Even if firefighters are in good shape, it’s easy to be injured while putting out a blaze, breaking down doors, or charging into a burning building. Sprains and strains account for the majority of firefighters’ injuries, followed by lacerations and contusions, according to the IAFF report. Back pain is also common, as is hearing loss, often caused by wailing sirens.
Even the thick layers of protective clothing worn by firefighters don’t keep them from getting bruised and lacerated. As Hanley puts it, “glass can cut through anything.” If goggles or face protectors get knocked off in the line off, the eyes are left vulnerable, Burke says.
In addition, heavy clothing can actually contribute to injuries in the form of back strain, heat exhaustion, and heat stroke. And while modern protective clothing allows firefighters to penetrate to the depths of a fire, Hanley says, it has created a host of new problems. “We’re farther into the fire than before because we’re fully encapsulated,” he says. “We’re now seeing burns from steam.”
To cut down on stress-related illnesses and strains, many fire departments are incorporating wellness and fitness programs into the daily shift. By encouraging firefighters to exercise regularly, the industry hopes to reduce some of the innate stress and tension that comes with the job.
Burke says firefighters can also protect themselves by taking some basic precautions: wearing earmuffs or earplugs to guard their hearing when riding on fire trucks, drinking enough liquids to prevent dehydration, and getting trained in how to prevent communicable diseases. And to help firefighters cope with mental anguish of failed rescues and other job-related traumas, some fire departments provide mental health counseling.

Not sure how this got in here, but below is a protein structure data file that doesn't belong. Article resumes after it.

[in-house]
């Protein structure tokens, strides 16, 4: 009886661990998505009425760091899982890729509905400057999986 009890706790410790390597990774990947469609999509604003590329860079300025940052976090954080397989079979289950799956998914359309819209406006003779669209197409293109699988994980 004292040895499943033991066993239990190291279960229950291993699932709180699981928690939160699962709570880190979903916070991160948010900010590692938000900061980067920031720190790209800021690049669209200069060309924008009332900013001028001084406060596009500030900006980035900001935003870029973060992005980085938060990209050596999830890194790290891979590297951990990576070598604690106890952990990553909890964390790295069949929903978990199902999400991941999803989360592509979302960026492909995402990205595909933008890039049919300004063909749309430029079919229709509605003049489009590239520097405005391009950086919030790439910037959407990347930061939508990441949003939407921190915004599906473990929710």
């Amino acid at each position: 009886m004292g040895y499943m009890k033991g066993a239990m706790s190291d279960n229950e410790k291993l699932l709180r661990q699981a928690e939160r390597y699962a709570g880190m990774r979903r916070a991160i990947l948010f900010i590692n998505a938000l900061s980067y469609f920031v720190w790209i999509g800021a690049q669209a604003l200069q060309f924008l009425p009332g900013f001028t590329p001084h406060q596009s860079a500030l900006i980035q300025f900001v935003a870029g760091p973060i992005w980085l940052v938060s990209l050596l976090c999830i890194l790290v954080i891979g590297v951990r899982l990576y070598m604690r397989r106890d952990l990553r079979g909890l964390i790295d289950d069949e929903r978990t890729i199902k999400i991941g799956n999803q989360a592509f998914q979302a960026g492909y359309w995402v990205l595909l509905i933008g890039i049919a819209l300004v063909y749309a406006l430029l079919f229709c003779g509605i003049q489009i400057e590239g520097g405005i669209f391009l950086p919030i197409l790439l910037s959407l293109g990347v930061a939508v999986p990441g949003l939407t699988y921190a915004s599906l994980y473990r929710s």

Despite the hazards of the job — which are legion — Hanley says the thrill of firefighting keeps many people in the business. “I would say that for firefighters, it’s the best job they’ll ever have,” Hanley says, likening firefighters to modern-day warriors. “You’ll see that people don’t quit. Rarely do you see a firefighter leave to another profession. It’s the camaraderie and the team aspect: The guys like helping people. It’s a real fun job — the danger adds a little zest to your life.”
International Association of Fire Fighters (IAFF)
This labor union represents over 280,000 professional firefighters and paramedics in the United States and Canada. The IAFF, which was formed in 1918, helps its members prevent and deal with on-the-job hazards.
National Institute for Occupational Safety and Health (NIOSH)
Established in 1970 by the Occupational Safety and Health Act, NIOSH is a federal research agency that makes recommendations to help employers prevent job-related injuries and illnesses.
Occupational Safety and Health Administration (OSHA)
Part of the Department of Labor, OSHA develops and enforces safety and health regulations in the workplace.
National Fire Protection Association
The NFPA develops guidelines and standards for firefighters, as well as safety and educational materials.
Preventing Deaths and Injuries of Fire Fighters Working Above Fire-Damaged Floors, NIOSH Publication No. 2009-114 http://www.cdc.gov/niosh/docs/wp-solutions/2009-114/default.html
U.S. Fire Administration. Historical Overview. Jan. 2008. http://www.usfa.dhs.gov/fireservice/fatalities/statistics/history.shtm
U.S. Fire Administration (Federal Emergency Management Agency). Firefighter Fatalities in the United States in 2002. FA-260, July 2003. http://www.usfa.fema.gov/downloads/pdf/publications/fa-260.pdf
U.S. Fire Administration (Federal Emergency Management Agency). Firefighter Fatality Retrospective Study. FA-220, April 2002. http://www.usfa.fema.gov/downloads/pdf/publications/fa-220.pdf
NIOSH. Preventing injuries and deaths of fire fighters due to structural collapse. Publication No. 99-146, August 1999. http://www.cdc.gov/niosh/99-146.html
National Institute for Occupational Safety and Health. Fire Fighter Fatality Investigation and Prevention Program. http://www.cdc.gov/niosh/fire/